Town Planning in the Hellenistic World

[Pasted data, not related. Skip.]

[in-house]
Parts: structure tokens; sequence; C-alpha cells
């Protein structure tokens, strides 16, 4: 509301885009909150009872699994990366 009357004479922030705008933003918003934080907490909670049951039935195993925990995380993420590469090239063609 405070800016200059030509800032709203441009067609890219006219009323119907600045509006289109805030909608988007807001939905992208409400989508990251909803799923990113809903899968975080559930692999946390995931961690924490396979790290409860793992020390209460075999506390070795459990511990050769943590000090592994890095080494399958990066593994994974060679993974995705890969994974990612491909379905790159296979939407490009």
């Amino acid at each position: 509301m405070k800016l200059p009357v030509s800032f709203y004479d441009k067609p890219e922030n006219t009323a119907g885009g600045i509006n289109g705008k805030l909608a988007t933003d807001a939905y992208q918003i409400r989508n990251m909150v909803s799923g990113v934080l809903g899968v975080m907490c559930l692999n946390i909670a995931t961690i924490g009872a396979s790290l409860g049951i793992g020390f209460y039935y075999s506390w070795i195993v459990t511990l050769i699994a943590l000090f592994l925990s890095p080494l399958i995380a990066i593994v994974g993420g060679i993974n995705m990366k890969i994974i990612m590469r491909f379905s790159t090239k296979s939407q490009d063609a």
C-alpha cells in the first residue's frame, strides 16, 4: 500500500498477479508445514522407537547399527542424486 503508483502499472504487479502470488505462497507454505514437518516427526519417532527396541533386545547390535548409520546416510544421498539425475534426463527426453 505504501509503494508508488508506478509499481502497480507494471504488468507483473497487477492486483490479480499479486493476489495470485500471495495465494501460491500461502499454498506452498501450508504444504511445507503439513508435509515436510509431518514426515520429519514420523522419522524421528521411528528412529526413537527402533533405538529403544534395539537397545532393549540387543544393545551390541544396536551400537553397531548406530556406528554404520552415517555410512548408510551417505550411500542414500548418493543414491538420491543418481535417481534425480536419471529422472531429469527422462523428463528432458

The close proximity of the agora to the palace is an indication of the new political forces which dominated the cities of Greece in the Hellenistic period. The original Hellenistic city was confined to the eastern bank of the River Orontes, but was progressively enlarged by the successors of Seleucus I and the Romans. The large Hellenistic agora had a lower level on its southern side where the ground fell away to the harbour. Monumental market buildings became a common feature of cities in the Hellenistic period and indicate the importance of the economic basis on which the success of these cities was founded. The water supply to the Hellenistic city was no less impressive. Pergamon represents the pinnacle of Hellenistic urban design. Developments in Hellenistic planning were not confined to the monumentalisation of the traditional Greek city. The fourth-century/Hellenistic building complex which occupies the acropolis of Lindos on Rhodes was also axially arranged.